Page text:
At the end of October 2022 the Understanding Widening Participation in Northern Ireland (NI) report was published.  Authored by CFE Research, the report, commissioned by the Department for the Economy reviews the progress that has been made towards achieving the vision that was set out in the Access to Success strategy of 2012.

In 2012 the then Minister for Employment and Learning Dr Stephen Farry MLA, launched the Higher Education Strategy for Northern Ireland,  ‘Graduating to Success –  a Higher Education strategy for Northern Ireland’ incidentally the strategy was launched at the FACE 2012 annual  conference hosted by Ulster University. Farry set out the vision for higher education in Northern Ireland up to 2020, it was ambitious and challenging; he urged the Higher Education sector to work in partnership with Government, Business, Students and with other stakeholders to meet the expectations of the strategy. The document recognised that there were several discrete and tough challenges for the sector, the Access to Success strategy set out the proposed programme for Widening participation within the higher education delivery partners.

The strategy acknowledged that whilst participation rates in NI compared favourably with other parts of the United Kingdom they were ‘stubborn pockets of  under representation for specific groups’, a set of actions were set out to strengthen the WP offer, including:

Ten years on, the higher education landscape has changed considerably across the UK.  We have differential fees and student number control policies in place in all four regions  and changes to widening participation funding has considerably  altered the landscape.  ‘Understanding Widening Participation in Northern Ireland’ is the department’s attempt to ensure that progress towards Northern Ireland widening participation objectives continue to progress  into the future.

It will come as no surprise to FACE members that the barriers to accessing higher education in Northern Ireland are no different to that of the rest of the UK, however access for those living in rural areas and low levels of attainment are issues in Northern Ireland.

The number of NI domiciled students studying in Great Britain (GB) has increased by nearly 20%, however ‘reluctant’ and ‘determined ‘leavers are a concern as NI’s graduate talent is being lost which in turn impacts on the development of the region’s wider skills policy and growth.

Northern Ireland Higher Education institutions charge £4,530 to NI domiciled students. (UK institutions  can now charge students anything up to £9,250). Student Number Controls continue to exist in NI, the maximum student number (MaSN) restricts the NI student population in institutions to 24,000 -25,000, this has remained the same for the last decade (student number controls in England were abolished in 2015/16).  Interestingly the recommendations in the report do not specially ask institutions to explore the MaSN in any more detail. Does this mean that competition for places will continue and potentially increase?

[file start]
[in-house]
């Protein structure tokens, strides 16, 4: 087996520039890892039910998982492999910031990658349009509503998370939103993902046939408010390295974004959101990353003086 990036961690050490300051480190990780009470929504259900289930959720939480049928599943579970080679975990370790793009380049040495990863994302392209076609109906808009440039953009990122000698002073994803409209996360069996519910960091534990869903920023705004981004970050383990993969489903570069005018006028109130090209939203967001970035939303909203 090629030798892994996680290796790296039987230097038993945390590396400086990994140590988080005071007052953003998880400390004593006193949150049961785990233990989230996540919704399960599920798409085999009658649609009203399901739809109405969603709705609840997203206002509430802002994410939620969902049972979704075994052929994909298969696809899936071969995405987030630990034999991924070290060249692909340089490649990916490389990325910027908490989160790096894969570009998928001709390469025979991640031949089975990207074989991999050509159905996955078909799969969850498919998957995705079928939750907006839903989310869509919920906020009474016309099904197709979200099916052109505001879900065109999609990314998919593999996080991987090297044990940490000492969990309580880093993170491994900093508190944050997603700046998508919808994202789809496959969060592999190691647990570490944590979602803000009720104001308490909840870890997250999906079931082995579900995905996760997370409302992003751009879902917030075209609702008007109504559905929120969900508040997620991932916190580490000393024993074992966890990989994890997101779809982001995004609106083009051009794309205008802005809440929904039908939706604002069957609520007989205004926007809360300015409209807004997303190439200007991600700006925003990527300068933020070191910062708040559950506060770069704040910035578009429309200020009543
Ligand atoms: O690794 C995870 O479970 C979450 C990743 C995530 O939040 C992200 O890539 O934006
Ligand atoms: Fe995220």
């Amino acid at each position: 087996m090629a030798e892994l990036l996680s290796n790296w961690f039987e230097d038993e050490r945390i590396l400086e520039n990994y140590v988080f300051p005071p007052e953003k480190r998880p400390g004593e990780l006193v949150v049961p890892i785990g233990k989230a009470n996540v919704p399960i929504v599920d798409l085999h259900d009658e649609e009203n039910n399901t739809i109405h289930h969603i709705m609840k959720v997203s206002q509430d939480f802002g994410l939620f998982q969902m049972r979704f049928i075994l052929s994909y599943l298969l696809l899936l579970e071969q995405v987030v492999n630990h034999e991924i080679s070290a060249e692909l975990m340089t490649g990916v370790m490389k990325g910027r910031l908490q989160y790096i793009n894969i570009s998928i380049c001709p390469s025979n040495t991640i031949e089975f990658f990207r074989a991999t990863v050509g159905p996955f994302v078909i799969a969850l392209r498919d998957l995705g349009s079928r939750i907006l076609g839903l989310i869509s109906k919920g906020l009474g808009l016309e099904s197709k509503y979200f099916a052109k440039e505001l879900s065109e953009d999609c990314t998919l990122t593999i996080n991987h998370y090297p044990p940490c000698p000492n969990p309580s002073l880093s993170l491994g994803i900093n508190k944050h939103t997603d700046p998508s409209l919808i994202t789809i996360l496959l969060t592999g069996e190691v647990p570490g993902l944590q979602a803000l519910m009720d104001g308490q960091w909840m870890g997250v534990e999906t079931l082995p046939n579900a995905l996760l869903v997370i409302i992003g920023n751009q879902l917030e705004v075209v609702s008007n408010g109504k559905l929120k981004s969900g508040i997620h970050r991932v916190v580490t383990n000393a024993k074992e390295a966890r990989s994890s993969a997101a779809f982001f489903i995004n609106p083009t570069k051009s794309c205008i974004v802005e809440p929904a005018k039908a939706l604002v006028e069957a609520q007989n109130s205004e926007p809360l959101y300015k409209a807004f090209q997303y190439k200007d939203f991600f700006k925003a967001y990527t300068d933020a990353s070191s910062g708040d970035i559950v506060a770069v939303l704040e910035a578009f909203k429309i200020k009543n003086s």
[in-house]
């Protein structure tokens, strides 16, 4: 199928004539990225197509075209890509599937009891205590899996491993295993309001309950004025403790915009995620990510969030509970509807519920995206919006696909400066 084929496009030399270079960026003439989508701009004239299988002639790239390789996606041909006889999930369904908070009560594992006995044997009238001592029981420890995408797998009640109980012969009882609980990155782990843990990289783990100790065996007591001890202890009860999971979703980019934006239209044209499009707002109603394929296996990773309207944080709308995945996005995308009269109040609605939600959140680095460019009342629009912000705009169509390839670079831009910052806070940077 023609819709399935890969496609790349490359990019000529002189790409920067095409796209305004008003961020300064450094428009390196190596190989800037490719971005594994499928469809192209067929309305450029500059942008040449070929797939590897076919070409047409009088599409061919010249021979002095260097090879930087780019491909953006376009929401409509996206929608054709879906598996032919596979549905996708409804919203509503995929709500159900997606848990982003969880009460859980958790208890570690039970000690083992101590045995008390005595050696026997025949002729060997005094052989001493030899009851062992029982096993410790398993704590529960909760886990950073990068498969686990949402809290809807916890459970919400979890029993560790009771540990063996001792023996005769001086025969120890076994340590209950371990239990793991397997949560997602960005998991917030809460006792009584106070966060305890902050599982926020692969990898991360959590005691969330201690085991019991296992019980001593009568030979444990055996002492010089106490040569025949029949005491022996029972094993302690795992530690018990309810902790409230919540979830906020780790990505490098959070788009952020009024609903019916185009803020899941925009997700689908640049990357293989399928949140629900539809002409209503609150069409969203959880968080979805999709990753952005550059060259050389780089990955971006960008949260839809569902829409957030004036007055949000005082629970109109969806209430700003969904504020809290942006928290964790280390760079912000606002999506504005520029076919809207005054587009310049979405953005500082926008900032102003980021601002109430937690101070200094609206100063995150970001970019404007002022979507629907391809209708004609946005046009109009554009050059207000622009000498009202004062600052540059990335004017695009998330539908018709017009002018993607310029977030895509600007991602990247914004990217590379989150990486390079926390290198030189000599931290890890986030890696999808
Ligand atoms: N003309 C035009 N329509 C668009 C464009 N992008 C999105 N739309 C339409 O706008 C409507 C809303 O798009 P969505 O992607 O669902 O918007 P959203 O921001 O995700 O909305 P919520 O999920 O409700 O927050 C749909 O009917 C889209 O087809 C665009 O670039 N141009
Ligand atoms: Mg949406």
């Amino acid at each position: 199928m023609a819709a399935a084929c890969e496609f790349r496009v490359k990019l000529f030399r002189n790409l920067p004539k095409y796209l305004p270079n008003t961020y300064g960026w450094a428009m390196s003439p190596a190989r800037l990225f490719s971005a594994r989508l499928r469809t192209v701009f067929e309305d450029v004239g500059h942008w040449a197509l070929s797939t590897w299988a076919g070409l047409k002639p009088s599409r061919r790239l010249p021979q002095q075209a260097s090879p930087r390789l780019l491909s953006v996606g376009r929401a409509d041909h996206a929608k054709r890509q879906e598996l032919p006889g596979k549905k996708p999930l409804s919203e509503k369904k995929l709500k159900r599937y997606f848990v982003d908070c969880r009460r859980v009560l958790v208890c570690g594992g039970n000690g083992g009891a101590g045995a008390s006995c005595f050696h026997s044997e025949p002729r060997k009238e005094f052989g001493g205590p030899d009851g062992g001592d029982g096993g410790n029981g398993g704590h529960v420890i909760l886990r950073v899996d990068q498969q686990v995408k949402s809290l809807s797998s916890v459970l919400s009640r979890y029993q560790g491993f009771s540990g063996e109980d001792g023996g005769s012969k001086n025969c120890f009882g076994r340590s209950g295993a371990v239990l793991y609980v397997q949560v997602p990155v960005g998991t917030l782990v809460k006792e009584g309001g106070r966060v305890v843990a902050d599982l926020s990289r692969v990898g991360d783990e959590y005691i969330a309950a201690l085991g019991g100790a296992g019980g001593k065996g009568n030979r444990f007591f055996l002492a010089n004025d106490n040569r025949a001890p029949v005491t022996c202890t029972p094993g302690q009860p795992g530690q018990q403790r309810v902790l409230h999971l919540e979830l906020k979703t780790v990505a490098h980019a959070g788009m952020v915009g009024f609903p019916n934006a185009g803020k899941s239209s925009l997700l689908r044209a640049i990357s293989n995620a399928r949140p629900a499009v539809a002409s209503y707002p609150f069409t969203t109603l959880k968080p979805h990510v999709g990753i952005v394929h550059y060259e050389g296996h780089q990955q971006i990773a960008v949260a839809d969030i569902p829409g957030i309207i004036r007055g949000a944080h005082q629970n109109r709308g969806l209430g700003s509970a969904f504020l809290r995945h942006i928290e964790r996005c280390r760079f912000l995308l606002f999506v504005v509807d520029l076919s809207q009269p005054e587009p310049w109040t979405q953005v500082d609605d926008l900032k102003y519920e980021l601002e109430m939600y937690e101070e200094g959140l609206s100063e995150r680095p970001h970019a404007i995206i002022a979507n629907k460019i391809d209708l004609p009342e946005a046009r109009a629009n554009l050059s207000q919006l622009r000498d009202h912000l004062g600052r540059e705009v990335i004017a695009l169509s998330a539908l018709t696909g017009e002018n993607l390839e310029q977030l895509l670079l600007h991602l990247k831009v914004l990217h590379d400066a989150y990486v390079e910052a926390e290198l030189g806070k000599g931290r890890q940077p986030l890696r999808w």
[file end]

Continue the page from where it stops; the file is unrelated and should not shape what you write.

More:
The seven recommendations set out by the report to move towards ‘developing a future approach’, recognises the distance travelled by providers over the past ten years.  However it also acknowledges that the barriers that under-represented groups have faced are still in existence today, progress has not been achieved.  Targeted and tailored interventions to meet the needs and challenges faced by specific groups are not being delivered.

Recommendation seven of the report suggests establishing a collective forum where NI providers can come together to maximise value for money and minimise duplication of activity and thus ensuring better coordination of widening participation interventions. Reading this, I reflect on the work of Aimhigher, the national programme in the UK that focused on increasing participation in higher education particularly among students from non-traditional backgrounds, minority groups and disabled groups. Created in 2004 it brought together a wide range of partners to tackle underachievement and representation.  Aimhigher was closed by the coalition government in July 2011; best practice from Aimhigher partnerships continues to exist today, you can find papers and reports in  Research  Journals and publications, organisations such as NNECL founded in 2013  continue to champion learners who are care  experienced  and our very own Forum for  Access and continuing education – FACE -,  brings together practitioners and Researchers to continue the debate and  lobby for a more collaborative approach to our widening participation practice.

Aimhigher may have closed, however its legacy remains relevant today. Aimhigher can continue to have  positive impact  on practice, philosophy and  delivery.  I urge those in NI who are setting up the collaborative forum to reflect on Aimhigher practice and allow it to inform future direction.

To read the full report Understanding widening Participation in Northern Ireland .


Deirdre Lynskey

Co-Chair FACE

Photo by Tomasz Frankowski

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